Let’s talk about the word “tradition” now. In English, the prefix “trans” means “across” or “beyond” as in the words translate, transfer, and transient. So we cannot call something a tradition (i.e. handed down) if we are just maintaining it. Some people have enlarged tradition at the edge and such accretions become a part of tradition – in other words, innovation. Therefore following our ancestors’ idea of works means that we have to enlarge upon them with an awareness of doing so and this is really important. And I think this is the true meaning of the word “tradition”.

“Incompatibles can coexist: that is a message from art”

–What characteristic of Japanese culture we can find through our ancestor’s work?

Senju :

The biggest characteristic of Japanese culture is an awareness of being in nature. We are trying to express the joy of living in nature or the notion that nature lets us live. This kind of thinking is not so common in western art or culture. For geographical reasons, western countries needed town walls to protect themselves and their culture from invasion. In contrast, Japan is surrounded by the ocean so we were relatively safe from such invasion. This fact is very rare in our world history. A culture and people that grew up in this kind of environment could have the freedom of getting into nature readily, so I can say our culture is really blessed compared to others. When we look at paintings or WAKA (traditional Japanese poetry) or IKEBANA (flower arrangement), we find the fact that these are the expressions of the joy of living in nature. Peace, in other words, is the biggest characteristic of Japanese culture.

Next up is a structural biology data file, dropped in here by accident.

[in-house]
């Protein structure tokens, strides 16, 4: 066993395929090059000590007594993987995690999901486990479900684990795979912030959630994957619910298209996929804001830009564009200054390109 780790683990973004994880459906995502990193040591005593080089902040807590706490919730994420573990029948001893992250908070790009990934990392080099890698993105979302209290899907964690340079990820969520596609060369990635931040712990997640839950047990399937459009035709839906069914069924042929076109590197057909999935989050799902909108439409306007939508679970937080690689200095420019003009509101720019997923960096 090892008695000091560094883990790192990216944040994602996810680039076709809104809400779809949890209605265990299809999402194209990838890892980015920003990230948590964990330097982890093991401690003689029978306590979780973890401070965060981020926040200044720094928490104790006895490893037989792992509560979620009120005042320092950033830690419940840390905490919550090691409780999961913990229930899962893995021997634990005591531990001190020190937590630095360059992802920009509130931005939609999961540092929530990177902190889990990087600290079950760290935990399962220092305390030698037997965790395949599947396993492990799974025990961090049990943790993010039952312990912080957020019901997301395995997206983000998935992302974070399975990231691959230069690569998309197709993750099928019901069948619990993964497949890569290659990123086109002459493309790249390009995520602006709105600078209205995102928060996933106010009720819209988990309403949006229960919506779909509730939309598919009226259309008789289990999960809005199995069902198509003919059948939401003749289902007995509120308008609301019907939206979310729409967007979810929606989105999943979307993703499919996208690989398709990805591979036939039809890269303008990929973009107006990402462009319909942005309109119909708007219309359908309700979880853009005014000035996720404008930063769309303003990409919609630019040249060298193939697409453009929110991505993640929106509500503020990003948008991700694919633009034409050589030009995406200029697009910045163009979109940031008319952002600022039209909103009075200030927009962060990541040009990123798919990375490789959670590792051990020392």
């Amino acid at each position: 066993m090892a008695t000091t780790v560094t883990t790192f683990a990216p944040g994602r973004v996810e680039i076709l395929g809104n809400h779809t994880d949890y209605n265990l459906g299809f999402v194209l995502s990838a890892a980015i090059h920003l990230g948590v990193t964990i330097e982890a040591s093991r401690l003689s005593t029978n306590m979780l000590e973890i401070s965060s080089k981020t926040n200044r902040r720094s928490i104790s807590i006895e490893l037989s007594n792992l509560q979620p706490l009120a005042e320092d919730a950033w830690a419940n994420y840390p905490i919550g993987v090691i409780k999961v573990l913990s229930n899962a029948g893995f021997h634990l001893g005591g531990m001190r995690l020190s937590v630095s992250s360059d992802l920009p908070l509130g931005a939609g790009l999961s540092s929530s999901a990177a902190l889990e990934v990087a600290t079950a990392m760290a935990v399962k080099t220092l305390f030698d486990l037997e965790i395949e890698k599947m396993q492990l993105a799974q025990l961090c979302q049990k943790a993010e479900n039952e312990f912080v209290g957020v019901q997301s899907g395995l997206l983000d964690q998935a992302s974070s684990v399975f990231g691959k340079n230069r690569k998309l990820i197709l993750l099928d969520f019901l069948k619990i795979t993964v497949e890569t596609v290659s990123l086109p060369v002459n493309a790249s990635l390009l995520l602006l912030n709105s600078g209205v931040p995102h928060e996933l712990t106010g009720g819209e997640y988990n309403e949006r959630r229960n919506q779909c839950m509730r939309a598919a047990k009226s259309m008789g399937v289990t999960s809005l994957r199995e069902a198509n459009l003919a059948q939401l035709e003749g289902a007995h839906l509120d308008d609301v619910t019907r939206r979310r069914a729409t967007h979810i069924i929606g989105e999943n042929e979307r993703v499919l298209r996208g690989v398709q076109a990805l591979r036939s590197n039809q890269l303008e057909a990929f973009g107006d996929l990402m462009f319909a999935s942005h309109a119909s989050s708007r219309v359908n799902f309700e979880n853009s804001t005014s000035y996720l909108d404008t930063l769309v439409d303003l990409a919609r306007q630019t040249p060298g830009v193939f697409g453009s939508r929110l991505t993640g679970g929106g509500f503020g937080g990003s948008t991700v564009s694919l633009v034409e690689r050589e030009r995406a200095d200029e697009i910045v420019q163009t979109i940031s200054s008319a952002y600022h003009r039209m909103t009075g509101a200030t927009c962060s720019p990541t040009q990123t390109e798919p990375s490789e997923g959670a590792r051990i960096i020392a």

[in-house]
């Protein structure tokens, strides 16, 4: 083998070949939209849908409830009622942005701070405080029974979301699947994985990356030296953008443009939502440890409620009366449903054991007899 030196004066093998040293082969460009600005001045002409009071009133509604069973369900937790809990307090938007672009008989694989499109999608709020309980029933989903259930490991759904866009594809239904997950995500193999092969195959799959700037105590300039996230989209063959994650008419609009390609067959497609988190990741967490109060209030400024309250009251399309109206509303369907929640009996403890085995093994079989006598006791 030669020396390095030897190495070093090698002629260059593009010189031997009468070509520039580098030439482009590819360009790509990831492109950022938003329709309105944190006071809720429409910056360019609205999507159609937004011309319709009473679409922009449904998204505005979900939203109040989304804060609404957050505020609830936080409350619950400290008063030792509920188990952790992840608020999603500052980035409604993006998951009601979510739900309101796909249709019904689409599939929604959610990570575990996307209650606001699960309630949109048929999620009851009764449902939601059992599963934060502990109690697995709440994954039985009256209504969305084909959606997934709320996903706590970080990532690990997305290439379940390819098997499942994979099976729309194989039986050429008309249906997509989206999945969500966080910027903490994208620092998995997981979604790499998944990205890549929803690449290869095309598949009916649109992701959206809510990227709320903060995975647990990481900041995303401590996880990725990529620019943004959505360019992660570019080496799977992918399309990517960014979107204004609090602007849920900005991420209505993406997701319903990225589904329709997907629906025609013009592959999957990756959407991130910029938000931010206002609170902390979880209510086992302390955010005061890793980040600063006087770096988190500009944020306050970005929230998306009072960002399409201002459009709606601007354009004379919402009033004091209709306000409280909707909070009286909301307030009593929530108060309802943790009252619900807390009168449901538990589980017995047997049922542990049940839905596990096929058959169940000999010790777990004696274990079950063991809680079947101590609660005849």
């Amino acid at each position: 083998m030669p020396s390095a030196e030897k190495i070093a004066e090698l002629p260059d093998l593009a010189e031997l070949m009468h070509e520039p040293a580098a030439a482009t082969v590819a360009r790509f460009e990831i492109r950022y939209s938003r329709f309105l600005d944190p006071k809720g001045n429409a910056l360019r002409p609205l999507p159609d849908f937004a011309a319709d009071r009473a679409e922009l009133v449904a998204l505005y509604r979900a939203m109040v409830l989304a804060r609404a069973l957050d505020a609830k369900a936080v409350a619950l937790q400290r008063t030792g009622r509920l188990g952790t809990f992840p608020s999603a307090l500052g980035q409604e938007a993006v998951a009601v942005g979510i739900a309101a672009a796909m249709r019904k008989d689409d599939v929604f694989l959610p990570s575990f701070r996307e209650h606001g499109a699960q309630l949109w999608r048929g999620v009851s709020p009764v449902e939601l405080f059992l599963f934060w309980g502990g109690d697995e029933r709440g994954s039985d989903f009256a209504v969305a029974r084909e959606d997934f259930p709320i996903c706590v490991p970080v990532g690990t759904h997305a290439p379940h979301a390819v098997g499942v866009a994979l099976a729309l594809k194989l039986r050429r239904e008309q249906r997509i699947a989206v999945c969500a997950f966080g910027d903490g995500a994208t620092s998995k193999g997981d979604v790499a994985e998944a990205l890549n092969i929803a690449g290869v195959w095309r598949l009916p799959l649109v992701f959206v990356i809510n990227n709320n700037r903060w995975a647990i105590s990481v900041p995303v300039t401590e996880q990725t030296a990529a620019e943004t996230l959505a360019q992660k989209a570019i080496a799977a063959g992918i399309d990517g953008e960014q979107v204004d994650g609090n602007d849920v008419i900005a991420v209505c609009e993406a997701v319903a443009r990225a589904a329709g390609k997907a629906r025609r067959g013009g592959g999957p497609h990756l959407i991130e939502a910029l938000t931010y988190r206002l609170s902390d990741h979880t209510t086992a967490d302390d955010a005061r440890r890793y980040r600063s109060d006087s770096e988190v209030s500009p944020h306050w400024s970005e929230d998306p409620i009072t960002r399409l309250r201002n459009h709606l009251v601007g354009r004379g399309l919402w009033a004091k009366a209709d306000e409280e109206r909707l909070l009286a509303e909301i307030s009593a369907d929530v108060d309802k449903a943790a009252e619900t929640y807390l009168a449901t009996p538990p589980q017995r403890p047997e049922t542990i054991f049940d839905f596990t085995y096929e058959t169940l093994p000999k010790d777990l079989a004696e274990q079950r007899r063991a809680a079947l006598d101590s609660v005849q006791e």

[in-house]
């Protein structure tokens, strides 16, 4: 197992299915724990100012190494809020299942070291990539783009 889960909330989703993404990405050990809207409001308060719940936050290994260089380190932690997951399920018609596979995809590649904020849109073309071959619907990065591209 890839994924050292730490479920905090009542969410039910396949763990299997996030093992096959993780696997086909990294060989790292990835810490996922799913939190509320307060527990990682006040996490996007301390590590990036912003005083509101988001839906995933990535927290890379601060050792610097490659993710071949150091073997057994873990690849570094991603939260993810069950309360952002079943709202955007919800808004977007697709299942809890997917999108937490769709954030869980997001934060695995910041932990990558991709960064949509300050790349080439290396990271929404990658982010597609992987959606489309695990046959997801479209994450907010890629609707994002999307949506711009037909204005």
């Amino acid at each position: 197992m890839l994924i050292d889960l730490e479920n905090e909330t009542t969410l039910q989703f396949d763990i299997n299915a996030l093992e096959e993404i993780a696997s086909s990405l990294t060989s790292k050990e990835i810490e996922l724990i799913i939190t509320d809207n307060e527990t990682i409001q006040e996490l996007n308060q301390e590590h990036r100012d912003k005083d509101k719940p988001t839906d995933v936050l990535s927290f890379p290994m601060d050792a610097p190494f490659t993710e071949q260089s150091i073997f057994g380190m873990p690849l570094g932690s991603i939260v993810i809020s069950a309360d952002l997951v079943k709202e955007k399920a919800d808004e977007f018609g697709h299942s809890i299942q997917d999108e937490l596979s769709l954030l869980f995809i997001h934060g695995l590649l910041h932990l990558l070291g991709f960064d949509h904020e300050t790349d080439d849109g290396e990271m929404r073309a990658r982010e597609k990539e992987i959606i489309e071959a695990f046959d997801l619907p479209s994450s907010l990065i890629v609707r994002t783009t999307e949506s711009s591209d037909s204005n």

But the fact is that people in academic or artistic careers weren’t just expressing themselves in such a peaceful environment. For example a painter Eitoku Kanou, who was favored by General Hideyoshi Toyotomi and Nobunaga Oda, drew SHIKIKACHOUZU which contains all four seasons in one painting. Think about why he drew that kind of painting at that time. Because spring, summer, fall, and winter are, let’s say, completely different concepts, like the generals who were fighting all the time in the Warring States Period. In SHIKIKACHOUZU, he expressed his idea that those enemies can be together in harmony and it can be considered as an antiwar movement. Even though he was serving as a painter for some generals, he was working as a real artist so I hold him in reverence. Working on such an artistic painting in the time of hegemony could lead to his losing his life, so I call him a true artist.

Art conveys a message directly to people in their deepest being because it is not expressed in words. What Eitoku Kanou wanted to say was the importance of peace and creation. In art, completely different things can be exist close together and be in nature at the same time. That is the message from art and it is also a peace making process. I think we shouldn’t forget these important elements all the time and we have to be distant from authority. There is a truth when we develop ourselves with objectivity and distance. That’s why I need to be distant from everything. Now I live in New York because I can see Japan well from the outside. I feel it is really important to be distant from everything.

“Don’t create a hurdle by yourself”

– What is the definition of art for you?

Senju :